$IF is precompiler metacommand, which determines which sections of code inside its blocks are included into the final code for compliing.
- $IF is the start of a precompiler code block which includes or excludes sections of code from being compiled.
- There is no single line $IF statement. $IF must be in a valid $IF THEN...$END IF block to work properly.
- Like all other metacommands, you can not use more than one metacommand per line. Use of : to separate statements in a single line is not allowed.
- Variable names can contain numbers, letters, and periods -- in any order.
- Expressions can contain one set of leading and/or trailing quotes; and any number of numbers, letters, and periods, in any order.
- The precompiler comes with some preset values which can be used to help determine which code blocks to include/exclude for us. These are: WIN or WINDOWS if the user is running QB64 in a Windows environment. LINUX if the user is running QB64 in a Linux environment. MAC or MACOSX if the user is running QB64 in a macOS environment. 32BIT if the user is running a 32-bit version of QB64. 64BIT if the user is running a 64-bit version of QB64.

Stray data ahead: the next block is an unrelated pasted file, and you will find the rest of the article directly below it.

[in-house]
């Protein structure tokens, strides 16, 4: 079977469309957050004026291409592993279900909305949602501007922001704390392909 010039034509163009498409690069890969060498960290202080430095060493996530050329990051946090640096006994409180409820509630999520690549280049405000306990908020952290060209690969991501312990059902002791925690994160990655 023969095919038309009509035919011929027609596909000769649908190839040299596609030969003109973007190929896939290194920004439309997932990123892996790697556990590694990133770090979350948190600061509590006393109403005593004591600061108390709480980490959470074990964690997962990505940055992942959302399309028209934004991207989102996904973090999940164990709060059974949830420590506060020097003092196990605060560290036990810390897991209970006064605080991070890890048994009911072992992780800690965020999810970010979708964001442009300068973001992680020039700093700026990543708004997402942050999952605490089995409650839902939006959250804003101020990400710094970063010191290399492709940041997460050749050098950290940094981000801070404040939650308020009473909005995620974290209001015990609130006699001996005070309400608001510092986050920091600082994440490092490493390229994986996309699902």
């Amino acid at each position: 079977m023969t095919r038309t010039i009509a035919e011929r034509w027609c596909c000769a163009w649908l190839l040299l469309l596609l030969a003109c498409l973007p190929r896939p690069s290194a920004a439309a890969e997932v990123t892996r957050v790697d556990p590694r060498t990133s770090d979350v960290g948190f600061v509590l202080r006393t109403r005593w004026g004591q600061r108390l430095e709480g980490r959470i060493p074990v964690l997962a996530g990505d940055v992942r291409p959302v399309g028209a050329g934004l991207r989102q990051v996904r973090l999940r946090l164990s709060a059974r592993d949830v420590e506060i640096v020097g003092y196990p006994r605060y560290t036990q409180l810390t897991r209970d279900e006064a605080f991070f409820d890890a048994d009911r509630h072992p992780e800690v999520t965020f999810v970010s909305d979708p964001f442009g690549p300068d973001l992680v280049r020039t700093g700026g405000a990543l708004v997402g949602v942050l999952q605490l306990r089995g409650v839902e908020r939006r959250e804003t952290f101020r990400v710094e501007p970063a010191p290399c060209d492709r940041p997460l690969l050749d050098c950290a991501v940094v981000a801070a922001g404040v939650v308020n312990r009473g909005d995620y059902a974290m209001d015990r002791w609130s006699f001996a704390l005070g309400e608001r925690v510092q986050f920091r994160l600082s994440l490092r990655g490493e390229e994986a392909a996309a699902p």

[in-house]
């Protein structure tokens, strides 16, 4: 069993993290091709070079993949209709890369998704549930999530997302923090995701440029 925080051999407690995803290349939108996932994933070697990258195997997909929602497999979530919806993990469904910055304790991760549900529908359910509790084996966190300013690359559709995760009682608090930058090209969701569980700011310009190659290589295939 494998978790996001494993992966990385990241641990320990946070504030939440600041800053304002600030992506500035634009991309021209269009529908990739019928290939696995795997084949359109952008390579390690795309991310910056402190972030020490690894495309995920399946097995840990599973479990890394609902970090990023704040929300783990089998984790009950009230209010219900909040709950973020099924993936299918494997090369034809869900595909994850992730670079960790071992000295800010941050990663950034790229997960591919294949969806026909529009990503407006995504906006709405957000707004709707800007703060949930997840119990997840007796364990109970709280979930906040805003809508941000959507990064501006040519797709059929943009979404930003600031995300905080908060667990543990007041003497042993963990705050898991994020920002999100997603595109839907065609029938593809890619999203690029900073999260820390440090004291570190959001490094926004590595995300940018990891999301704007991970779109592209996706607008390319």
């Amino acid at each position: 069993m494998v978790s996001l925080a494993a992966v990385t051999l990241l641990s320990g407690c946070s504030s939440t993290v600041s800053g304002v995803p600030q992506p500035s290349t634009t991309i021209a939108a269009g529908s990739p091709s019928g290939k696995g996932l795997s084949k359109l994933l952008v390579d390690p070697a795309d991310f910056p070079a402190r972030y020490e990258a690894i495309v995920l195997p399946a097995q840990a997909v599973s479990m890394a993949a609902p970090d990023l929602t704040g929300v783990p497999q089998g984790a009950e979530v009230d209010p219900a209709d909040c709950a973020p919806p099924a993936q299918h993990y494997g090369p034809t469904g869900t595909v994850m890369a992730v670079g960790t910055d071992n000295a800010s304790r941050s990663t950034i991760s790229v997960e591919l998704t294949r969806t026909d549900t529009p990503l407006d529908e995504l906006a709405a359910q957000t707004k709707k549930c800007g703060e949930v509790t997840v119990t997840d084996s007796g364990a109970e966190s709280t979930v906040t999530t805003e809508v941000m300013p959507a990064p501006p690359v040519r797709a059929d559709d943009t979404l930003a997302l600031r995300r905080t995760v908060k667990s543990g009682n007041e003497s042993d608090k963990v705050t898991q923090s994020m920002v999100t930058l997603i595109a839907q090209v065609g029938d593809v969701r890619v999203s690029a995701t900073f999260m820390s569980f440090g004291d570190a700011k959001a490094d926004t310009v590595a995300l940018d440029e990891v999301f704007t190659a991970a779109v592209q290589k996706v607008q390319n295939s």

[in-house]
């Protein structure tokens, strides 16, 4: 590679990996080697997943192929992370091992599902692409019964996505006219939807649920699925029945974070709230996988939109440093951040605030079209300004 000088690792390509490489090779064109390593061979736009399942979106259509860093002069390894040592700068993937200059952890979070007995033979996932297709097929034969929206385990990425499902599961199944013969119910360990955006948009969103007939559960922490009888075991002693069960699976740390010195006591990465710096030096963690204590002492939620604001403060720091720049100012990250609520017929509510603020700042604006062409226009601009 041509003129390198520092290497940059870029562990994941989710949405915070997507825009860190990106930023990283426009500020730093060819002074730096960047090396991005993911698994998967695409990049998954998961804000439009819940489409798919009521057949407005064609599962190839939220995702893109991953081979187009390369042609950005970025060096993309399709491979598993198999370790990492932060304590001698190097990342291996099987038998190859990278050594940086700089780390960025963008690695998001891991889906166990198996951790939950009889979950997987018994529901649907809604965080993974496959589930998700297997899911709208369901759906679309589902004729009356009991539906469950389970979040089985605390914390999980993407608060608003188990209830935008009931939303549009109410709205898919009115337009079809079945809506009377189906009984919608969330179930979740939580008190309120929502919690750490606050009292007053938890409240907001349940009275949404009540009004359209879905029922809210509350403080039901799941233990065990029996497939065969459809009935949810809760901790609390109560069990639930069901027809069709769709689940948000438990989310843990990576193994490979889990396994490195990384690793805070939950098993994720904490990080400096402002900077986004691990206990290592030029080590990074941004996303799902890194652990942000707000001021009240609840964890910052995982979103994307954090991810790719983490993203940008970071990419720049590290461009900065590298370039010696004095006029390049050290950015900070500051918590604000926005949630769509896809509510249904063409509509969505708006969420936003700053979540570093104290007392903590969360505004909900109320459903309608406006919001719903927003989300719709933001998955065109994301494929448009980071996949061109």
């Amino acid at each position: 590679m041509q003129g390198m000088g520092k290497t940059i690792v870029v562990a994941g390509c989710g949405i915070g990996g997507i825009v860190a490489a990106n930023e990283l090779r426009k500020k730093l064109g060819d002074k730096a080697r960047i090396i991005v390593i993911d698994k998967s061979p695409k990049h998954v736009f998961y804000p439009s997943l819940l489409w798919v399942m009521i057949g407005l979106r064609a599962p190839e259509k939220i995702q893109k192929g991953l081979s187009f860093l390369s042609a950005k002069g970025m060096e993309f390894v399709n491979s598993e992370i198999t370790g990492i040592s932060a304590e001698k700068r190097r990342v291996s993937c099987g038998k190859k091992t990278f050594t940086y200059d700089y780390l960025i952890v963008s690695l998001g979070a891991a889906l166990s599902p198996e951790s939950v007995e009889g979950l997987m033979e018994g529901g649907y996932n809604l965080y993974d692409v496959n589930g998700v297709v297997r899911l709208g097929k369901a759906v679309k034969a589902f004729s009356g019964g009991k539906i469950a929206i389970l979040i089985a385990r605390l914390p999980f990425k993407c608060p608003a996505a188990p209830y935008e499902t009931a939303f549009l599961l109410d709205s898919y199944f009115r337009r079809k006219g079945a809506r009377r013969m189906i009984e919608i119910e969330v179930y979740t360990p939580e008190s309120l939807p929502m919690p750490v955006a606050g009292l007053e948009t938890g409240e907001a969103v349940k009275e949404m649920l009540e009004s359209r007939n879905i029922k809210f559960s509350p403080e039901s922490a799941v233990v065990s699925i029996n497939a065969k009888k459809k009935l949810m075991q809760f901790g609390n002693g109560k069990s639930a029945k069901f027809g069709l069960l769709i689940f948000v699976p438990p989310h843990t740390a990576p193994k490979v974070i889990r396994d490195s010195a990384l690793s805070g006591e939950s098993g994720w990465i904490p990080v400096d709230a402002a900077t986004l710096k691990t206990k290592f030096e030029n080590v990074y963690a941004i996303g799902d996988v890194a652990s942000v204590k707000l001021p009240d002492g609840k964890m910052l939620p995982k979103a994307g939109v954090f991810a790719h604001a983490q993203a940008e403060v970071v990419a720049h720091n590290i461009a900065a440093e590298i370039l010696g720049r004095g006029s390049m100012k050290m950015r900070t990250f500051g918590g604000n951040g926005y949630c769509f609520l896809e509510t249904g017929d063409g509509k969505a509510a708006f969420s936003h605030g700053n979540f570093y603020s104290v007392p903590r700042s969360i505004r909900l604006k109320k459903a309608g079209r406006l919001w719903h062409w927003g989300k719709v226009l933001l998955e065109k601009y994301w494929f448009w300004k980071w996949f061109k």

- $END IF denotes the end of a valid precompiler $IF block.
- $ELSEIF must follow a valid $IF or $ELSEIF statement.
- If $ELSE is used, it must be used as the last conditional check before $END IF. $ELSEIF cannot come after $ELSE.
- There can only be one $ELSE in an $IF-$ELSEIF-$ELSE-$END IF block, and it must be the last block selection before the $END IF. $ELSEIF cannot follow $ELSE.
Explanation: The same CONST is defined twice inside the program. Normally, defining a CONST more than once generates an error, but the $IF condition here is choosing which CONST will be inside the final program.
As long as Screenmode is 0, the program will exclude the code where CONST Red is defined as color 4. If Screenmode is 32, CONST Red will be defined as _RGB32(255, 0, 0).
The $LET and $IF statements let the programmer control the code that actually gets compiled, while excluding the other blocks completely.
Explanation: For the above, the CONST slash is defined by the automatic internal flags which returns what operating system is being used at compile time. On a Windows PC, the Slash will be the backslash; for any other OS it will be the forward slash.